Sunday, December 13, 2009

Third Sunday - Rejoice!

The Third Sunday of Advent is called Gaudete Sunday. Gaudete is Latin for “Rejoice!”, and this is the Sunday we light the more festive rose candle.

Long periods of preparation can be draining. If you've ever prepared a field for a crop, or a house for painting, you know that preparatory work can be tedious and discouraging. Jobs like stripping paint aren't the “real” work, so aren't directly rewarding, but they have to be done if the final job is going to succeed.

It must have felt that way for the Israelites. They were promised a Redeemer, and as more prophecies came in a clearer picture of Him emerged. This wouldn't just be the Savior of Israel, this would be the Savior of the whole world! What a high and noble calling! But as the centuries dragged on, and the Jewish people suffered many setbacks, it probably got discouraging.

Advent can feel like that for us, too. It seems to be all about discipline and preparation, and can feel like it drags on and on (especially for children!) It's like spiritual paint-scraping: no fun at all, and just when you think you're making progress, you spot another patch that needs cleaning.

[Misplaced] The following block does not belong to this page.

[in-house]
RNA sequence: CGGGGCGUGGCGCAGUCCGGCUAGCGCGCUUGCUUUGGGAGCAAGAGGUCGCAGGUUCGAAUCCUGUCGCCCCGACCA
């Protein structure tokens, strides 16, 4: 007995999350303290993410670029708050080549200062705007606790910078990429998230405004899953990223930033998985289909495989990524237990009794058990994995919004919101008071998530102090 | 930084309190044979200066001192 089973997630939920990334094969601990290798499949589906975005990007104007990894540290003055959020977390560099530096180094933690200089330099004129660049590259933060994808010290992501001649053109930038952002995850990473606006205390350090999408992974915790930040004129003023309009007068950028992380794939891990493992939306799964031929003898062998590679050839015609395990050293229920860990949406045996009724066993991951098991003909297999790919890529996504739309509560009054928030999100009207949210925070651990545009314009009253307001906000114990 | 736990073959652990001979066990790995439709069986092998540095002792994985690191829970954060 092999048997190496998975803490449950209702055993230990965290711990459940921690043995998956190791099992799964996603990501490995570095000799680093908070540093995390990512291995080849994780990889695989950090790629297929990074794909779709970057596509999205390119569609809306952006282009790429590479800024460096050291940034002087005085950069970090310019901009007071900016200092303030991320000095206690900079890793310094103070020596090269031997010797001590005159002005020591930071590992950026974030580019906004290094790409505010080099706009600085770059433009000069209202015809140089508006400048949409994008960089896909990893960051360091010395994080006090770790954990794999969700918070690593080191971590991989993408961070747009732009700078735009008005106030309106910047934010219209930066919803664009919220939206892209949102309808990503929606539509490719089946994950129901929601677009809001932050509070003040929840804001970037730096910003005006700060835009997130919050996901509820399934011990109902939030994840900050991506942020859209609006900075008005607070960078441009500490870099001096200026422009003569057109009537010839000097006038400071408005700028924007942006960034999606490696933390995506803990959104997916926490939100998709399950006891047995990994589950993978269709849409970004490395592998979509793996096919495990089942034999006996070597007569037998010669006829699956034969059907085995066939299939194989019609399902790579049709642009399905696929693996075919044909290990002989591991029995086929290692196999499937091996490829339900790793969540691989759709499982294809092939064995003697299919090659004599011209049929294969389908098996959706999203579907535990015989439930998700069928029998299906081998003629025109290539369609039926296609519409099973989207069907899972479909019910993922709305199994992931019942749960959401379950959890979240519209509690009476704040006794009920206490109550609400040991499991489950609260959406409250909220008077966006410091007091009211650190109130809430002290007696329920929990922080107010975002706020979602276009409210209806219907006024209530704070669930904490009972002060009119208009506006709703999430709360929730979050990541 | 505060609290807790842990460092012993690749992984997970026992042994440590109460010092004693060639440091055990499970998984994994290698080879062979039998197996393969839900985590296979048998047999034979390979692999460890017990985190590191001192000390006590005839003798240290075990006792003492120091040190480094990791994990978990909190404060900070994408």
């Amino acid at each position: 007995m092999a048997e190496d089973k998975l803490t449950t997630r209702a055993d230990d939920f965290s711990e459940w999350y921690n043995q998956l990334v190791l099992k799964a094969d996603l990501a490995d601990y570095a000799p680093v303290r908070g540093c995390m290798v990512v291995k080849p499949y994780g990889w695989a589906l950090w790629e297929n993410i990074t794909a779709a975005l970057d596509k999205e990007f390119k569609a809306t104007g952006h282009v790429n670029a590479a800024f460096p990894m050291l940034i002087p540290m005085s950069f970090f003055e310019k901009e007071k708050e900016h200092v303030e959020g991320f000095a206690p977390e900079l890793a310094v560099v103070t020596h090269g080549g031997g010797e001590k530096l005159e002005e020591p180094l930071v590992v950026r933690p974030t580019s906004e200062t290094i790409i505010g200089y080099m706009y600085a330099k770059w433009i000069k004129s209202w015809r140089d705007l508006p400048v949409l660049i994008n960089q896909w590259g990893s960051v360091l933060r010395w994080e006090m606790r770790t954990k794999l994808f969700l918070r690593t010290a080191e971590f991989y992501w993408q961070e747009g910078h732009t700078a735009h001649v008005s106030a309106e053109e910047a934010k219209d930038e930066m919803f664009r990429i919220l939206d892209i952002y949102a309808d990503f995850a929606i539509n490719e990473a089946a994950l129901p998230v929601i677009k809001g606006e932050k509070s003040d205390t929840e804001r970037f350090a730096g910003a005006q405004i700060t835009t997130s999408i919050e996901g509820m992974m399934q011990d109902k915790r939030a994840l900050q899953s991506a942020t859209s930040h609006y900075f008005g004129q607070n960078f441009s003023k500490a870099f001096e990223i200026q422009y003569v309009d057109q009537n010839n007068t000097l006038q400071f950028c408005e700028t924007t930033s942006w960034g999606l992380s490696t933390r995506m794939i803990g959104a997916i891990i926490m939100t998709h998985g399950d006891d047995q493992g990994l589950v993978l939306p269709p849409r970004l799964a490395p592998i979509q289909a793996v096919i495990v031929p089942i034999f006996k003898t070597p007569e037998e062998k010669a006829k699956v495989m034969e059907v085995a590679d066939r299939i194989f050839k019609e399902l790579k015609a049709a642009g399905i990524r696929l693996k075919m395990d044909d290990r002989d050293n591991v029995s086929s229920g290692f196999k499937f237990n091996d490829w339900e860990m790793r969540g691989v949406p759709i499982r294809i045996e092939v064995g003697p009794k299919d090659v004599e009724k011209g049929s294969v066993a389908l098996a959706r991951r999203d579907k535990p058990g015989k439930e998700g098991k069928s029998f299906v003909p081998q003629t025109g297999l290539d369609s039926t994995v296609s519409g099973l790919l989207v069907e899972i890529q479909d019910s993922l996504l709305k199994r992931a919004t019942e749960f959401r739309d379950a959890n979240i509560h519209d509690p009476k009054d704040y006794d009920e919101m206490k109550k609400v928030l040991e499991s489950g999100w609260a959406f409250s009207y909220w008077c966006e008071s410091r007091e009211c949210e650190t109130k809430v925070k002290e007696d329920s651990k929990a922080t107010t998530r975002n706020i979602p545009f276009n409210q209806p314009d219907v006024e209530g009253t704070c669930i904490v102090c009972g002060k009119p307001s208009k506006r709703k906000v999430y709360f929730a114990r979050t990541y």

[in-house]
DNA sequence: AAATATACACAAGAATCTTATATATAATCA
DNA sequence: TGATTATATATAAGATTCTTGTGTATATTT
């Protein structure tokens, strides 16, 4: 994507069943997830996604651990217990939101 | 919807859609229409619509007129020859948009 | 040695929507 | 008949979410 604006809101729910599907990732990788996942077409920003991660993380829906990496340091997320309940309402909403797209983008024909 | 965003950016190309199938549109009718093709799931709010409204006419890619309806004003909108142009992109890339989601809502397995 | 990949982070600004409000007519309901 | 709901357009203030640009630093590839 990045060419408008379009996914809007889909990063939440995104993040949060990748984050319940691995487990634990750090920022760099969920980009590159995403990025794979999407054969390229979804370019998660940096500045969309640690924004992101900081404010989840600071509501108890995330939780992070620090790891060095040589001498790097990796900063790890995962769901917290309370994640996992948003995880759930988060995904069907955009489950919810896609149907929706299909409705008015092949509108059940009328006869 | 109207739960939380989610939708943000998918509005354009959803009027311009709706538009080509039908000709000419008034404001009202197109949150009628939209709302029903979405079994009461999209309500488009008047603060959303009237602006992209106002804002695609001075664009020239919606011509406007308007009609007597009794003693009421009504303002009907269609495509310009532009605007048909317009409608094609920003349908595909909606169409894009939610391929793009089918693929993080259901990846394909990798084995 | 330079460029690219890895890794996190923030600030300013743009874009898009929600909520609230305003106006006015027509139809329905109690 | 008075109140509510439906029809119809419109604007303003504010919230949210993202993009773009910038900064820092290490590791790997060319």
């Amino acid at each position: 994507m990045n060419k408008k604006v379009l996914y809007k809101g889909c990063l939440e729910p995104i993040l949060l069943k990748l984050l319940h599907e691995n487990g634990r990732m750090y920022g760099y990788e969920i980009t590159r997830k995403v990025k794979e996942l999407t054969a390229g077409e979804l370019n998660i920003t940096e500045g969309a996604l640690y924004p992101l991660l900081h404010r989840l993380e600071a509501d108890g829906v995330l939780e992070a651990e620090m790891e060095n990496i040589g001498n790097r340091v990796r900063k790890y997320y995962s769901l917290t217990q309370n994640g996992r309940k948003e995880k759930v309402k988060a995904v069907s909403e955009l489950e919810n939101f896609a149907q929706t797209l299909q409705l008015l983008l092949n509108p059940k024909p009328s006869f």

This is why the Church says to take a break. The Third Sunday of Advent reminds us to rejoice – to step back, relax, and refocus on the goal. Spiritual life isn't only about discipline and reform. Those things are necessary, but only as preparation for The Main Event: the redemption, joy, the full spiritual life that Christmas celebrates. The cheery rose candle brightens the array of somber purple. The halfway point is passed, and our vigil will soon be at an end.

From this point on, the burning rose candle will remind us that we've turned the corner and the goal is in sight. Like runners in a race coming within sight of the goal, let's not slow down, or stumble, or give up. Let's redouble our efforts – the very image used in Scripture several places, like Hebrews 12:1. Let's get even more serious about cleaning spiritual house in preparation for the Coming Lord.

The most significant way to do this is to accept the grace of the Sacrament of Confession. Don't pass up this opportunity for grace! Rejoice, your sins can be forgiven in Christ!


Anonymous said...

For the liturgical geeks among you. Do you know what the difference is between pink and rose?

If you were a painter, you would make a pink color by mixing red and white. But, if you wanted rose, you would mix violet and white. That is why rose symbolized a lightening of Advent (or Lent) by the addition of the joy (white) of the Incarnation or the Resurrection.

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